“There’s always hope that you can come out and be a great team that year,” senior-to-be linebacker Mike Rallis said. “I think this year, the way that the offseason’s gone so far, we’re competing every day. It felt like another season, almost.”
Kill’s players are talking the talk, energized by hopes that this might be their year. It would make sense if it were, to some extent – chalk last year’s record up to another coach’s players and his residual system, to adjustment and discomfort. But even if Rallis is wrong, if this year isn’t the Gophers’ coming-out party, what Kill has done off the field has bought him a longer leash.
Kill has exceled at the aspects of coaching in which Maturi didn’t know how he’d perform. Kill attends many of the booster club’s monthly meetings, and he’s encouraged former players to come out and spend time with the team. He meets about five times a year with the We Are… Minnesota Spirit Initiative’s three student interns, who have been working to increase attendance at athletic events.
For many alumni and former athletes, getting involved with the school seems natural, but often a coach’s welcome is what encourages that commitment.
“I think the majority of my teammates from ’84 to ’87… stuck around the Twin Cities,” Foggie said. “And I think now more than ever, coach Kill is giving us the opportunity to be a part of this program. That hadn’t been the case in the past.”
Though the fan support still hasn’t materialized – look no further than the nearly empty student section during the team’s 27-7 win over Illinois last season – these groups have capitalized on Kill’s openness to try to drum up more support for the team. That’s going to take a lot, to create a fan based dedicated enough to withstand the growing pains of a transitioning program in the late-fall Minnesota cold, but in order for the program to be legitimate, the fans must buy in.
Kill has obviously exceeded expectations off the field, and the goodwill he’s built will no doubt give him more leeway in terms of wins and losses and how fast he can get this team past the three-win plateau. But what’s dangerous is allowing the coach’s reputation to obscure struggles on the field — Kill should have some space to grow, but good relationships shouldn’t discount the damage another 3-9 season could do to the program.
There needs to be a sense of urgency, that no matter what improvement means — whether it’s one more win than last season or six more — something needs to happen this year, and no one is more on board with that commitment than the incoming senior class.
“I think it’s a sense of urgency that I’ve really felt, where it’s an exciting time around this program,” Rallis said. “I’m really starting to see changes from the top down. It’s heading in the right direction, and we just want to be a part of it. We don’t want to be left behind. We wish we could be here for another four or five years so we could see the full extent of it. We don’t want to just be the forgotten class.”
Rallis knows that the only way to do that is to win, plain and simple. That’s the best way to get fans into the stands, and no amount of pep rallies or posters can outweigh the power of a few victories. The program has the financial commitments in place, a new stadium, a coach it believes in. Now, it has decades of a faltering college football culture to overcome.
“Unfortunately, we’ve gone through a whole generation… of kids who haven’t had a chance to see outdoor football on a college campus,” Hughes said. “I mean… just think if you’re a college student and you had to be bussed over to the Metrodome to watch a game inside. That wasn’t a college experience.”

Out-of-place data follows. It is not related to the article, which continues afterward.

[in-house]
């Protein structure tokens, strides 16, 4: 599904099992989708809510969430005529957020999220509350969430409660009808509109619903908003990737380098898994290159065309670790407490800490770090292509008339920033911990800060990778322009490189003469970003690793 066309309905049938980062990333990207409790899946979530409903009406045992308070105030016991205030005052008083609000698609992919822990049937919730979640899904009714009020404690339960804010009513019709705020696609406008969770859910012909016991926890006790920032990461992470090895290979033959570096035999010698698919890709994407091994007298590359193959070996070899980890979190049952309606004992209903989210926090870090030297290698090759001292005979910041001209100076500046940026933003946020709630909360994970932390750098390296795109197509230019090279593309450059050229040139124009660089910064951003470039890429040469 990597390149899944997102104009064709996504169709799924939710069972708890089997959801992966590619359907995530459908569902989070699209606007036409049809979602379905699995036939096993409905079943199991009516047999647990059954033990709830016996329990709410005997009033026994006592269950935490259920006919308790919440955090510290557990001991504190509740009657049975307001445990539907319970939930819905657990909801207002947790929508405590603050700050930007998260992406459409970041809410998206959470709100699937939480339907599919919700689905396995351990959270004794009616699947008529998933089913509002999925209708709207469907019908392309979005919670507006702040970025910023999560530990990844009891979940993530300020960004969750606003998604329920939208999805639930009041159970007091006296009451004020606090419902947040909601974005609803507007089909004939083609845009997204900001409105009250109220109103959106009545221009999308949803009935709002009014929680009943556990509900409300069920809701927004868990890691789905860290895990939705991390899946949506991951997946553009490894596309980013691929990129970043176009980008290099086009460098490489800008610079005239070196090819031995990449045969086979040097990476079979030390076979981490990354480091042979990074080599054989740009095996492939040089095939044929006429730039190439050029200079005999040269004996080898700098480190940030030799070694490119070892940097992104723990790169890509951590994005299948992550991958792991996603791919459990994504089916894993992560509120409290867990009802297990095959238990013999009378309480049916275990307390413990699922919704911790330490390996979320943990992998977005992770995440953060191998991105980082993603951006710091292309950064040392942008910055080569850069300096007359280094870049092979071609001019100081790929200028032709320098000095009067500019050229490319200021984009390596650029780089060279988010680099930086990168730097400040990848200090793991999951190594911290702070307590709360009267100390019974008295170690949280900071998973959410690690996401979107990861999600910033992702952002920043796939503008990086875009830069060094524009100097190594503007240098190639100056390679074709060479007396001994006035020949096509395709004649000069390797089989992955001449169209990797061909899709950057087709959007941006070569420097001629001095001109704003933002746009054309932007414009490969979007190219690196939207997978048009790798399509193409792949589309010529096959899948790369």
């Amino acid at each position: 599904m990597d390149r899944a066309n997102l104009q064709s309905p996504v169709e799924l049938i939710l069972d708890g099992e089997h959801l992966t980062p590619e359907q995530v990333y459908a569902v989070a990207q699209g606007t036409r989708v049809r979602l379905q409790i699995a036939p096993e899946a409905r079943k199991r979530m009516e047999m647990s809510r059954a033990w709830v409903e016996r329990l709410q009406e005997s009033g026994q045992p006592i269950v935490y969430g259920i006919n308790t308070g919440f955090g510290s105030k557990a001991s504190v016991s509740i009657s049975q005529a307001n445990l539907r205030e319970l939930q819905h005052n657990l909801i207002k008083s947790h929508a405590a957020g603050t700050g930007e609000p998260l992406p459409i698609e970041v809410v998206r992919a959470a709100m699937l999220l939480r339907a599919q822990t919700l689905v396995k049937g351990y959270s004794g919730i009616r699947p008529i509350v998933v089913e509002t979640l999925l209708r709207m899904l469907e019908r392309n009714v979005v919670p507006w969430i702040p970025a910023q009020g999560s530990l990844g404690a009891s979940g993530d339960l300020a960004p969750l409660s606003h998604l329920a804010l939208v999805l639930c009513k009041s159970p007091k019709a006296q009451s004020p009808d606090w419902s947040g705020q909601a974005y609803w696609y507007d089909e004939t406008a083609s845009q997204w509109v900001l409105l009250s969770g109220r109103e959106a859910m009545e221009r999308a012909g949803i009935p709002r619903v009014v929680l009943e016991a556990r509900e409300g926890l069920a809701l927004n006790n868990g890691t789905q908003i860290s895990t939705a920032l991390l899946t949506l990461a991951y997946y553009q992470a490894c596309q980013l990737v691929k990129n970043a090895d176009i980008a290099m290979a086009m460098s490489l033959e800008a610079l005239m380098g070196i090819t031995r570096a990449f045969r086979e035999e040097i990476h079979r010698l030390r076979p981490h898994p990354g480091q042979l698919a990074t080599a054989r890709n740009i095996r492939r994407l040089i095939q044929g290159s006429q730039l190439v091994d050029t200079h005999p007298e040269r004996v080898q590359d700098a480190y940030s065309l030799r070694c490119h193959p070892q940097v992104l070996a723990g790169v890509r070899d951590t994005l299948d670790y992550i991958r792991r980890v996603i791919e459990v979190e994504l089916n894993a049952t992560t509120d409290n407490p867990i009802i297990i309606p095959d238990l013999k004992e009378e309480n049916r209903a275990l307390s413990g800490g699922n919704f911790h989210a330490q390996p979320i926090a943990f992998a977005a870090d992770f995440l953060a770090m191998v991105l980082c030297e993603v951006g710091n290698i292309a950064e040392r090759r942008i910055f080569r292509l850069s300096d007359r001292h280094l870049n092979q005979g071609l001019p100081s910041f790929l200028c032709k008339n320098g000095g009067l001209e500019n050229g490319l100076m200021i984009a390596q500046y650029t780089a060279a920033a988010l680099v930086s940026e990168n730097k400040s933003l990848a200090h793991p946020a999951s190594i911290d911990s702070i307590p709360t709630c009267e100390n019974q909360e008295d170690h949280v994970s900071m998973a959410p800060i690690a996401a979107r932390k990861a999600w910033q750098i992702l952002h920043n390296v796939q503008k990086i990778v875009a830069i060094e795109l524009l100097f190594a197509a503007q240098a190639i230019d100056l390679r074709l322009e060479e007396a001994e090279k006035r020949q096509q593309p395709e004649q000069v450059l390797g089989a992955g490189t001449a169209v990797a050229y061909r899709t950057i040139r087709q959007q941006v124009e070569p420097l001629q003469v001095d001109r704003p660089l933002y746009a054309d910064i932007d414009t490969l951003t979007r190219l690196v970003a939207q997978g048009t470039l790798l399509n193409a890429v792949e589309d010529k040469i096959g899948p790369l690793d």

Couple that with the losing seasons of recent years, and it’s a lot to take on. Winning in Minnesota has become something almost foreign. If Kill can do it, he’ll make a name for himself and perhaps even secure a long-time position.
But Kill remains a gamble, and even if he wins this season, he’ll likely still be. Maturi said he believes the 2012 squad has a chance to earn a bowl berth, and that might be a reasonable guess. Or it might be completely off base. With so little evidence to work with, it’s hard to know.
Unquestionably, though, that bowl berth is one of the team’s shorter-term goals, and Hughes guessed that realistically, the team will take five or six years to build itself up to a program like Iowa, one that’s consistently in the middle of the Big Ten pack. From there, things get a bit murkier.
Watching Kill, looking at his past records and what he’s done at places like Southern Illinois and Northern Illinois, it would seem that Hughes’ prediction isn’t too far off. But no team with a new coach and the promise of improvement looks to stop at the middle of the pack, and that’s where Kill’s true test will begin. He’s still a coach in just his second year at school in a BCS conference. He’s yet to even face Big Ten powerhouses like Ohio State and Penn State, and he’s still dealing with a culture unaccustomed to winning.
Kill spends a good deal of time talking about his “young men,” how he wants them to be upstanding people and do well academically. Of course, any coach wants that, but the reality of college football is that academics can come second, especially in top-tier programs. It’s not right, but simply the way the system works.
Take Hughes, a man who dedicates hours of his week to the Gophers; even he touts “athletes who play four quarters of football, get a degree and don’t do stupid things.” That’s all well and good, especially the last point, but the reality of successful college football is that winning teams boast players who go beyond just trying their hardest, who often opt out of getting degrees in order to play at the next level.
If Minnesota wants to join those ranks, it needs to recruit some superstars, Foggie said. To do that, the team might have to re-examine some of those priorities and push itself to be a bit more cutthroat.
For now, that’s a long way off. Kill might not be the guy to lead Minnesota back to another Big Ten championship, and his time on national television might be limited to his post-seizure drama of 2011. That doesn’t mean he won’t be successful in the short term or even that he won’t prove critics wrong and take Minnesota to a level at which it hasn’t played since 1967.
For now, though, Kill seems equipped to make this team better.
There are still questions about the coach and what he can do for this program, but they’ve shifted. A year ago, it was a matter of “Can he do it?” Now, people should be asking only to what extent.